So the Camaro is laden with very up-to-date performance-car tech; but, up front, the power unit is perfectly old-school. It’s a 6162cc normally aspirated V8 that develops 447bhp and 455lb ft of torque.
But while the Camaro does eschew the very modern, mostly European trend for downsizing and turbocharging, and it cares not for any sort of hybridisation, its huge V8 does feature such refinements as variable valve timing and direct fuel injection.
It isn’t quite the archaic hulk you might imagine it to be. And if you specify the eight-speed automatic rather than six-speed manual gearbox - which has a rev-match function - the engine can shut off four cylinders in normal driving to save fuel.
The Camaro, then, is a muscle car through and through – but a muscle car for the 21st century. At £39,040, its domestic competition comes from the likes of the Ford Mustang and Dodge Challenger, while for a little more money BMW will sell you the smaller, lighter and less powerful M2.
As for standard equipment, the 2.0-litre turbo gets 20in alloys, xenon headlights, keyless entry and ignition, cruise control, rear parking sensors, reversing camera, ventilated front sport bucket seats, dual-zone climate control and Chevrolet’s MyLink infotainment system complete with an 8.0in touchscreen display, DAB radio, USB and Bluetooth connectivity, Bose audio system and smartphone integration.
Choose the V8 version and you’ll find the Camaro adorned with sat nav, wireless phone charging, a head-up colour display, a heated steering wheel, and a limited slip differential.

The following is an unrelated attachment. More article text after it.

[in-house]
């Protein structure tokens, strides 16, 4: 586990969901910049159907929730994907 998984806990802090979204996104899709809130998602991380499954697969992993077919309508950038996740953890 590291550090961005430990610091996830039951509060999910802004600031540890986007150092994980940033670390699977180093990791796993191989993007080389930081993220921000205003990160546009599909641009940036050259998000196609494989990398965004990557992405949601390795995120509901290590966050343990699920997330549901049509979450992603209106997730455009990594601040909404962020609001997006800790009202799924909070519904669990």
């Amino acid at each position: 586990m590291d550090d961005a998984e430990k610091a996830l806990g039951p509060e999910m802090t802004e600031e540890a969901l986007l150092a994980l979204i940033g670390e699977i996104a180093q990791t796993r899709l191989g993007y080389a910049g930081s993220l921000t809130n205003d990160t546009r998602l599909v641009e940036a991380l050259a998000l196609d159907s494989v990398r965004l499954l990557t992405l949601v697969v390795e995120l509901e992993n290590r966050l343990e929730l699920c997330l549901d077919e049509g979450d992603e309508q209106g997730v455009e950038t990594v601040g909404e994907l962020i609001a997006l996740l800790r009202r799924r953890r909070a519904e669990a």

Getting settled in the Chevy Camaro
If the first basic principle of the muscle car is that it should be powered by a V8 engine, the second is that it will have a low-rent interior. At least that was the case for 50 years or so, because the latest Camaro is arguably the first of the breed to actually have a solidly built, premium-feeling cockpit. The plastics are no longer flakey and the overall design isn’t slavishly retrospective, as the Mustang’s is.
Given the car’s sizeable exterior dimensions, it’s surprising that there isn’t more rear seat leg room, but front passengers are treated to generous and hly appointed chairs with acres of interior space. Muscle cars have long been built to cover ground at speed and in comfort, and this Camaro is no exception.
Unexpectedly, perhaps, the Camaro doesn’t have a slow and remote steering rack, but a quick and very direct one. It’s every bit as sharp and precise as these latest generation electric power steering systems tend to be but, true to type, it’s also short on any real sense of connection. Mid-corner, you find yourself guessing how much grip the front tyres are finding.
That very fast and responsive rack also causes a slight issue on turn in because, although this model is lighter than the previous Camaro, it still weighs a considerable 1659kg. The quick steering tends to agitate the front end into a bend in an artificially hurried way, which upsets the rest of the car as its trips over itself trying to keep up. Quick and sharp the steering may be, it isn’t especially well matched to the rest of the chassis.
Unleashing the Camaro’s power on the road
There is a distinctly American muscle car vibe to the Camaro still, despite its handful of sophisticated sports car flourishes. It does still feel quite large on the road, and rather than being the sort of car you take by the scruff, the Camaro wants to be stroked along with a degree of patience, albeit at quite high road speeds. Even on its magnetic dampers, the body does heave up and down exaggeratedly over the shape of the road, although it isn’t exactly willowy or loosely controlled. The ride, meanwhile, is fluid and plaint, except for overly sharp ridges and potholes, which tend to thud right through the entire structure.